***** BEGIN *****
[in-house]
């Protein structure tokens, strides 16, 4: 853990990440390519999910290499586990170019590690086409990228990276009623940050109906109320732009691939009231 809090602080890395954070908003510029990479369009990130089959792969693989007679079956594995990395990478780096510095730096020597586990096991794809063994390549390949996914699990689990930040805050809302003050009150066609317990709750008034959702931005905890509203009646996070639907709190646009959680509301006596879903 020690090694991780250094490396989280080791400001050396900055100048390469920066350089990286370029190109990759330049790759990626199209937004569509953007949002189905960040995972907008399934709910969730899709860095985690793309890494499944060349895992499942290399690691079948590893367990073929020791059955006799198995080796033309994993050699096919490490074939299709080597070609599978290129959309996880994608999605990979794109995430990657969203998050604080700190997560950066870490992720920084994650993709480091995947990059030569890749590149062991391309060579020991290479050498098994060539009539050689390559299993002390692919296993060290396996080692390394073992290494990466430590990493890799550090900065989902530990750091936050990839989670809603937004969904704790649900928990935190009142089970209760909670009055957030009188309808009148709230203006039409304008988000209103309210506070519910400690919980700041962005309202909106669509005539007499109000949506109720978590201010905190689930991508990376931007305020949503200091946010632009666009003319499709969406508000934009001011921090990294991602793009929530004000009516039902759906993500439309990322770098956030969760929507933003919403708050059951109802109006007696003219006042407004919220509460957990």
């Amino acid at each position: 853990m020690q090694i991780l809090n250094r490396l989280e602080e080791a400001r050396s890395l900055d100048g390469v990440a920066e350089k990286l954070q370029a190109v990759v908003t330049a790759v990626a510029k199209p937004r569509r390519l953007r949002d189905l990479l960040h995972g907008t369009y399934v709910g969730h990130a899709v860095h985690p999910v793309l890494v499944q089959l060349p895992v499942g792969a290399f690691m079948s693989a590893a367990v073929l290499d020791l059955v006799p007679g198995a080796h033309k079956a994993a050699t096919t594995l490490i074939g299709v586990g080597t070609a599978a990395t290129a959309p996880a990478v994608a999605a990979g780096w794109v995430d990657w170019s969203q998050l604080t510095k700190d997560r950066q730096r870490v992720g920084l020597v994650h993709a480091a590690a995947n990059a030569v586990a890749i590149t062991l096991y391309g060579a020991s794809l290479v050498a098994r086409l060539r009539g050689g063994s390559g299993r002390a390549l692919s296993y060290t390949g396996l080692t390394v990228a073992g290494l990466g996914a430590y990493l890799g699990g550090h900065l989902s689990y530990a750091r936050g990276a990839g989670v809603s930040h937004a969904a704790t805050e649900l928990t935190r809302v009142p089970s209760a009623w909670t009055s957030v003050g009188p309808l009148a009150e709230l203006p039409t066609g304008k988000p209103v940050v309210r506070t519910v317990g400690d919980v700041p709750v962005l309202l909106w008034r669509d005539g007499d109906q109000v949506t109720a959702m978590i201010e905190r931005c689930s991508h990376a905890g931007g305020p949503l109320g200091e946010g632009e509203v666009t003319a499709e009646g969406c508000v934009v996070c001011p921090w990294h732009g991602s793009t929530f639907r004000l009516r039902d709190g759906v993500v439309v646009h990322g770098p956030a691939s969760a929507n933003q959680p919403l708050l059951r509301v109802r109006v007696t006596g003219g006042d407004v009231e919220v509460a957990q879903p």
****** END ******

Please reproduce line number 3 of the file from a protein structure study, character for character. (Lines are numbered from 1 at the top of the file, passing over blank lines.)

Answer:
């Amino acid at each position: 853990m020690q090694i991780l809090n250094r490396l989280e602080e080791a400001r050396s890395l900055d100048g390469v990440a920066e350089k990286l954070q370029a190109v990759v908003t330049a790759v990626a510029k199209p937004r569509r390519l953007r949002d189905l990479l960040h995972g907008t369009y399934v709910g969730h990130a899709v860095h985690p999910v793309l890494v499944q089959l060349p895992v499942g792969a290399f690691m079948s693989a590893a367990v073929l290499d020791l059955v006799p007679g198995a080796h033309k079956a994993a050699t096919t594995l490490i074939g299709v586990g080597t070609a599978a990395t290129a959309p996880a990478v994608a999605a990979g780096w794109v995430d990657w170019s969203q998050l604080t510095k700190d997560r950066q730096r870490v992720g920084l020597v994650h993709a480091a590690a995947n990059a030569v586990a890749i590149t062991l096991y391309g060579a020991s794809l290479v050498a098994r086409l060539r009539g050689g063994s390559g299993r002390a390549l692919s296993y060290t390949g396996l080692t390394v990228a073992g290494l990466g996914a430590y990493l890799g699990g550090h900065l989902s689990y530990a750091r936050g990276a990839g989670v809603s930040h937004a969904a704790t805050e649900l928990t935190r809302v009142p089970s209760a009623w909670t009055s957030v003050g009188p309808l009148a009150e709230l203006p039409t066609g304008k988000p209103v940050v309210r506070t519910v317990g400690d919980v700041p709750v962005l309202l909106w008034r669509d005539g007499d109906q109000v949506t109720a959702m978590i201010e905190r931005c689930s991508h990376a905890g931007g305020p949503l109320g200091e946010g632009e509203v666009t003319a499709e009646g969406c508000v934009v996070c001011p921090w990294h732009g991602s793009t929530f639907r004000l009516r039902d709190g759906v993500v439309v646009h990322g770098p956030a691939s969760a929507n933003q959680p919403l708050l059951r509301v109802r109006v007696t006596g003219g006042d407004v009231e919220v509460a957990q879903p």